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Harriet Tubman to become first Black American on a US treasury bill

Anti-slavery crusader Harriet Tubman REUTERS/Library of Congress/Handout via Reuters

It is a touching tale of a black woman born into slavery replaces a white slave owner on  the $20 note. 

Abolitionist Harriet Tubman will appear on front of the $20 bill, replacing the seventh President of the US, Andrew Jackson,  a Treasury official said, in a design overhaul that will leave Alexander Hamilton on the $10 note.

The Treasury Department secretary Jack Lew announced the decision, which would make Tubman the first black American and second woman to appear on American paper currency, on Wednesday. The back of the $5 bill will also change to “depict civil rights leaders,” while the front will keep the image of Abraham Lincoln. Leaders of the women’s suffrage movement will appear on the back of the $10 bill.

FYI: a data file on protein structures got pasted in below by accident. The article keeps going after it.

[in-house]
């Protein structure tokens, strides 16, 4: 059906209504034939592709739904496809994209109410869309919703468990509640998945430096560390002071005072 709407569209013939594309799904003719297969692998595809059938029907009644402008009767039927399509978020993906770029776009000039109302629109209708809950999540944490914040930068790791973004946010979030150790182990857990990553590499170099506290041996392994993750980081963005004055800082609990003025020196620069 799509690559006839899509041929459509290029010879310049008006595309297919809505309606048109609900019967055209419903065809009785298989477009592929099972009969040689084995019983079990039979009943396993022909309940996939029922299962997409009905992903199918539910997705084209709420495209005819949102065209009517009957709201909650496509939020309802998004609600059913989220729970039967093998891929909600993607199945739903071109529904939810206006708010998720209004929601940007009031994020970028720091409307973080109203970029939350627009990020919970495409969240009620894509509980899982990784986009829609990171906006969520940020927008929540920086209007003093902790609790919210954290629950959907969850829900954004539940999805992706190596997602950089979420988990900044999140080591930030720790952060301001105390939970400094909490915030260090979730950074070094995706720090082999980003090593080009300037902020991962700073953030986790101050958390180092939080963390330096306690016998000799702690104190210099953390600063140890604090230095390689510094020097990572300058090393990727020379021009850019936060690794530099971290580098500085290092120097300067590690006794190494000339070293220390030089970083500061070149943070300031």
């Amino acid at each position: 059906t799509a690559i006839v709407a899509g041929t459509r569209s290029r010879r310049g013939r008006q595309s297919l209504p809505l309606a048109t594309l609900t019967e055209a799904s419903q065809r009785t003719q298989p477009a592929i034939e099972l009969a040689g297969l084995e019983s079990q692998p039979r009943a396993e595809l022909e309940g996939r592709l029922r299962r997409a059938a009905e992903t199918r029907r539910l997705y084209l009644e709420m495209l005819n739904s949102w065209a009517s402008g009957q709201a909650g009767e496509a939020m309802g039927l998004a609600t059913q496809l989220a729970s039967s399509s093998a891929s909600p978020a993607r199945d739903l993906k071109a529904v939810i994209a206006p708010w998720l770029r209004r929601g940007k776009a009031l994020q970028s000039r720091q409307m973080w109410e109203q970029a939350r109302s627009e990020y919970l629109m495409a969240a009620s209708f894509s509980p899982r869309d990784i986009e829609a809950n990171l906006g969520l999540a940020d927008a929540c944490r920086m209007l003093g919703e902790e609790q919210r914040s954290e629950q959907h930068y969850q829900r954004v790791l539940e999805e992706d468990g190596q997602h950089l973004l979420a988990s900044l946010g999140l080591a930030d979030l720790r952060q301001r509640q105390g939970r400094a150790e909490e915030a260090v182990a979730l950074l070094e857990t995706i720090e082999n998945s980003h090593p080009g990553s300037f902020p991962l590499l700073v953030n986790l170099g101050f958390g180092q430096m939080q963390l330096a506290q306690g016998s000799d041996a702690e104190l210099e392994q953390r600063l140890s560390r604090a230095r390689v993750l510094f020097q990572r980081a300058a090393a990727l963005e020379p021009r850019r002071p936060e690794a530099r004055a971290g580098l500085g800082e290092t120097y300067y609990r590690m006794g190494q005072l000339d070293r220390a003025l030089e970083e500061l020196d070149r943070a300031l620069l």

Tubman was born into slavery in Maryland, and was regularly beaten and whipped by her slave masters. She escaped, and later made 13 separate missions to rescue scores of enslaved families, helping them reach the free Northern states. She was also an active participant in the women’s suffrage movement.

Lew initially said that changing the $20 note wouldn’t be possible because paper bills are regularly updated in rotation, and the $10 note was next due for an upgrade. He told Politico last July that the Treasury was looking into ways to mollify critics.

Under federal law, no living person can appear on a bill, and George Washington has to stay on the $1.